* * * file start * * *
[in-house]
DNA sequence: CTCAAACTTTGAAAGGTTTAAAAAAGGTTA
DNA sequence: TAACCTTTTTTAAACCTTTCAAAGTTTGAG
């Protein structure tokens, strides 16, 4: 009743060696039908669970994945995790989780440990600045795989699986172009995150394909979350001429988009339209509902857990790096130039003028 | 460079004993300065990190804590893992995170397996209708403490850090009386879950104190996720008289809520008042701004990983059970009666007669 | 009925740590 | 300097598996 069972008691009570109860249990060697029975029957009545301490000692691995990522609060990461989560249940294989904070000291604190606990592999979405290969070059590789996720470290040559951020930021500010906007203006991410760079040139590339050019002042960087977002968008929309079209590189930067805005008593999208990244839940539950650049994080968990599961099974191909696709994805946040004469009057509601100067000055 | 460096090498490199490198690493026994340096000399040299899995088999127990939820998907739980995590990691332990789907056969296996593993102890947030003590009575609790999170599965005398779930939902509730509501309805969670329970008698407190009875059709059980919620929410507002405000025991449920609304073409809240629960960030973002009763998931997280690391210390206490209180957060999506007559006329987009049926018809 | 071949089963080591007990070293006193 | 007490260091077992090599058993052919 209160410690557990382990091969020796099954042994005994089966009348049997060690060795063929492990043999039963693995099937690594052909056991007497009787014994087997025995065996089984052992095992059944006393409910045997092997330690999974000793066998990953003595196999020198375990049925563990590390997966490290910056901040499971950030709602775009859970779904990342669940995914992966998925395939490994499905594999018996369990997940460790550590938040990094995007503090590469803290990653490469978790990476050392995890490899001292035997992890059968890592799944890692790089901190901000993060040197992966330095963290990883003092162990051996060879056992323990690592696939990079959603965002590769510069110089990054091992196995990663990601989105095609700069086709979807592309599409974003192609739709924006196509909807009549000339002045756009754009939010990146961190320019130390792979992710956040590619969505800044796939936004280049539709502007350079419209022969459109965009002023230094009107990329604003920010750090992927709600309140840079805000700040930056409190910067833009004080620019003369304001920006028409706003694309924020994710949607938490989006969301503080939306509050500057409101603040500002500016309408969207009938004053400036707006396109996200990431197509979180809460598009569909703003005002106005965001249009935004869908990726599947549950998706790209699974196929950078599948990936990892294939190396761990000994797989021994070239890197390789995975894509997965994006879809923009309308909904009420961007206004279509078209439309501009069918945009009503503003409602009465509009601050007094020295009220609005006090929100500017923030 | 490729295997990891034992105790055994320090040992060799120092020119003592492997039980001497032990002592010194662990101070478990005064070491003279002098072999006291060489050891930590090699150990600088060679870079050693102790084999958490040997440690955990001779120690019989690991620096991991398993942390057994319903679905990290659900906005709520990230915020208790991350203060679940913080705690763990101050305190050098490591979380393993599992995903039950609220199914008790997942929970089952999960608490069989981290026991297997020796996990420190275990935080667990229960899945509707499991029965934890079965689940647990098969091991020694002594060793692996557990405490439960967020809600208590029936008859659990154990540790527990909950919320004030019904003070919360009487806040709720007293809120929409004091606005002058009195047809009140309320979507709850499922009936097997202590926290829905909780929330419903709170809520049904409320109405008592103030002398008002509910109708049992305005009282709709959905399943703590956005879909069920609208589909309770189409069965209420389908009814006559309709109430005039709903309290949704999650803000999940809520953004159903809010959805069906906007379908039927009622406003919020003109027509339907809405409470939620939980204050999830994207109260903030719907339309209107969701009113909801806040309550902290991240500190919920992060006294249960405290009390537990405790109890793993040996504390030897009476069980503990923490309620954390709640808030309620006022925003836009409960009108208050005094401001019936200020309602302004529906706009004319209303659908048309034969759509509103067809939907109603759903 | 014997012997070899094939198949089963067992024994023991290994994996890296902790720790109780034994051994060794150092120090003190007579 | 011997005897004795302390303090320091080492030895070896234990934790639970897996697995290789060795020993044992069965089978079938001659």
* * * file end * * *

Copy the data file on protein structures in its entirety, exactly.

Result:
[in-house]
DNA sequence: CTCAAACTTTGAAAGGTTTAAAAAAGGTTA
DNA sequence: TAACCTTTTTTAAACCTTTCAAAGTTTGAG
């Protein structure tokens, strides 16, 4: 009743060696039908669970994945995790989780440990600045795989699986172009995150394909979350001429988009339209509902857990790096130039003028 | 460079004993300065990190804590893992995170397996209708403490850090009386879950104190996720008289809520008042701004990983059970009666007669 | 009925740590 | 300097598996 069972008691009570109860249990060697029975029957009545301490000692691995990522609060990461989560249940294989904070000291604190606990592999979405290969070059590789996720470290040559951020930021500010906007203006991410760079040139590339050019002042960087977002968008929309079209590189930067805005008593999208990244839940539950650049994080968990599961099974191909696709994805946040004469009057509601100067000055 | 460096090498490199490198690493026994340096000399040299899995088999127990939820998907739980995590990691332990789907056969296996593993102890947030003590009575609790999170599965005398779930939902509730509501309805969670329970008698407190009875059709059980919620929410507002405000025991449920609304073409809240629960960030973002009763998931997280690391210390206490209180957060999506007559006329987009049926018809 | 071949089963080591007990070293006193 | 007490260091077992090599058993052919 209160410690557990382990091969020796099954042994005994089966009348049997060690060795063929492990043999039963693995099937690594052909056991007497009787014994087997025995065996089984052992095992059944006393409910045997092997330690999974000793066998990953003595196999020198375990049925563990590390997966490290910056901040499971950030709602775009859970779904990342669940995914992966998925395939490994499905594999018996369990997940460790550590938040990094995007503090590469803290990653490469978790990476050392995890490899001292035997992890059968890592799944890692790089901190901000993060040197992966330095963290990883003092162990051996060879056992323990690592696939990079959603965002590769510069110089990054091992196995990663990601989105095609700069086709979807592309599409974003192609739709924006196509909807009549000339002045756009754009939010990146961190320019130390792979992710956040590619969505800044796939936004280049539709502007350079419209022969459109965009002023230094009107990329604003920010750090992927709600309140840079805000700040930056409190910067833009004080620019003369304001920006028409706003694309924020994710949607938490989006969301503080939306509050500057409101603040500002500016309408969207009938004053400036707006396109996200990431197509979180809460598009569909703003005002106005965001249009935004869908990726599947549950998706790209699974196929950078599948990936990892294939190396761990000994797989021994070239890197390789995975894509997965994006879809923009309308909904009420961007206004279509078209439309501009069918945009009503503003409602009465509009601050007094020295009220609005006090929100500017923030 | 490729295997990891034992105790055994320090040992060799120092020119003592492997039980001497032990002592010194662990101070478990005064070491003279002098072999006291060489050891930590090699150990600088060679870079050693102790084999958490040997440690955990001779120690019989690991620096991991398993942390057994319903679905990290659900906005709520990230915020208790991350203060679940913080705690763990101050305190050098490591979380393993599992995903039950609220199914008790997942929970089952999960608490069989981290026991297997020796996990420190275990935080667990229960899945509707499991029965934890079965689940647990098969091991020694002594060793692996557990405490439960967020809600208590029936008859659990154990540790527990909950919320004030019904003070919360009487806040709720007293809120929409004091606005002058009195047809009140309320979507709850499922009936097997202590926290829905909780929330419903709170809520049904409320109405008592103030002398008002509910109708049992305005009282709709959905399943703590956005879909069920609208589909309770189409069965209420389908009814006559309709109430005039709903309290949704999650803000999940809520953004159903809010959805069906906007379908039927009622406003919020003109027509339907809405409470939620939980204050999830994207109260903030719907339309209107969701009113909801806040309550902290991240500190919920992060006294249960405290009390537990405790109890793993040996504390030897009476069980503990923490309620954390709640808030309620006022925003836009409960009108208050005094401001019936200020309602302004529906706009004319209303659908048309034969759509509103067809939907109603759903 | 014997012997070899094939198949089963067992024994023991290994994996890296902790720790109780034994051994060794150092120090003190007579 | 011997005897004795302390303090320091080492030895070896234990934790639970897996697995290789060795020993044992069965089978079938001659």